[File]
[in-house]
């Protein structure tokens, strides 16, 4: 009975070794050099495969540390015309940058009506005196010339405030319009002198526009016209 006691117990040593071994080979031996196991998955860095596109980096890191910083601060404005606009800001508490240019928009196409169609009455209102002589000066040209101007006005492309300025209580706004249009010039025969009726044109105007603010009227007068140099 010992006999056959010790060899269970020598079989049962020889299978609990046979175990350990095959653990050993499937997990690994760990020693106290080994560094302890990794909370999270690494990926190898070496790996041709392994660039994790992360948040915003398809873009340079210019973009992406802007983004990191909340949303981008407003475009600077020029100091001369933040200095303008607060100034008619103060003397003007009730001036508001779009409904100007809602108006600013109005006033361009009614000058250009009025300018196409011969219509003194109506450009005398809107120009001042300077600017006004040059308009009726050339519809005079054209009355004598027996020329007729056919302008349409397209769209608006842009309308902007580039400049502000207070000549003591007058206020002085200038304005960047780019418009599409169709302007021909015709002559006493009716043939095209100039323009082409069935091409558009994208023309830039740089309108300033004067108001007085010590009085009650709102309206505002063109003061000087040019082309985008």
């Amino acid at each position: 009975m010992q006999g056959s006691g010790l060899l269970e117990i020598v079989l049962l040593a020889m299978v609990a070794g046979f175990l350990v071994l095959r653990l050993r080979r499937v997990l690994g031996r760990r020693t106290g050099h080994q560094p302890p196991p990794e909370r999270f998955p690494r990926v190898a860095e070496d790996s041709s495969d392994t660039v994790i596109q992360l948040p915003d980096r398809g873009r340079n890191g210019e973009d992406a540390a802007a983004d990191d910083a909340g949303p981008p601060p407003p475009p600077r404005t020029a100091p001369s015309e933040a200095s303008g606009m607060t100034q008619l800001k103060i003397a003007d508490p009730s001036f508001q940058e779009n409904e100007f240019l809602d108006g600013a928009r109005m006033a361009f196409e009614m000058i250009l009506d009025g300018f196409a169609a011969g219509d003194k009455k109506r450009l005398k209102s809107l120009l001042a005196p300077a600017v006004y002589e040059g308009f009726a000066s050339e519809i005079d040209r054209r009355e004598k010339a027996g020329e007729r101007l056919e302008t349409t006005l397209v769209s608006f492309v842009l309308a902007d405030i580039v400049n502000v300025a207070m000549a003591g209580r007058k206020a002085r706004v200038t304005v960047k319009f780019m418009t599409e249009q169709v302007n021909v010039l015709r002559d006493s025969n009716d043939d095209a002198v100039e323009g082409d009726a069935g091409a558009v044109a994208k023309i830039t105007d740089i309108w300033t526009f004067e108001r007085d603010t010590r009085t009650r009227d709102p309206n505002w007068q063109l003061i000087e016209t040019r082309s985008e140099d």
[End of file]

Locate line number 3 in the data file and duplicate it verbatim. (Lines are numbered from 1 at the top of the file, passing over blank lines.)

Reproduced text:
């Amino acid at each position: 009975m010992q006999g056959s006691g010790l060899l269970e117990i020598v079989l049962l040593a020889m299978v609990a070794g046979f175990l350990v071994l095959r653990l050993r080979r499937v997990l690994g031996r760990r020693t106290g050099h080994q560094p302890p196991p990794e909370r999270f998955p690494r990926v190898a860095e070496d790996s041709s495969d392994t660039v994790i596109q992360l948040p915003d980096r398809g873009r340079n890191g210019e973009d992406a540390a802007a983004d990191d910083a909340g949303p981008p601060p407003p475009p600077r404005t020029a100091p001369s015309e933040a200095s303008g606009m607060t100034q008619l800001k103060i003397a003007d508490p009730s001036f508001q940058e779009n409904e100007f240019l809602d108006g600013a928009r109005m006033a361009f196409e009614m000058i250009l009506d009025g300018f196409a169609a011969g219509d003194k009455k109506r450009l005398k209102s809107l120009l001042a005196p300077a600017v006004y002589e040059g308009f009726a000066s050339e519809i005079d040209r054209r009355e004598k010339a027996g020329e007729r101007l056919e302008t349409t006005l397209v769209s608006f492309v842009l309308a902007d405030i580039v400049n502000v300025a207070m000549a003591g209580r007058k206020a002085r706004v200038t304005v960047k319009f780019m418009t599409e249009q169709v302007n021909v010039l015709r002559d006493s025969n009716d043939d095209a002198v100039e323009g082409d009726a069935g091409a558009v044109a994208k023309i830039t105007d740089i309108w300033t526009f004067e108001r007085d603010t010590r009085t009650r009227d709102p309206n505002w007068q063109l003061i000087e016209t040019r082309s985008e140099d």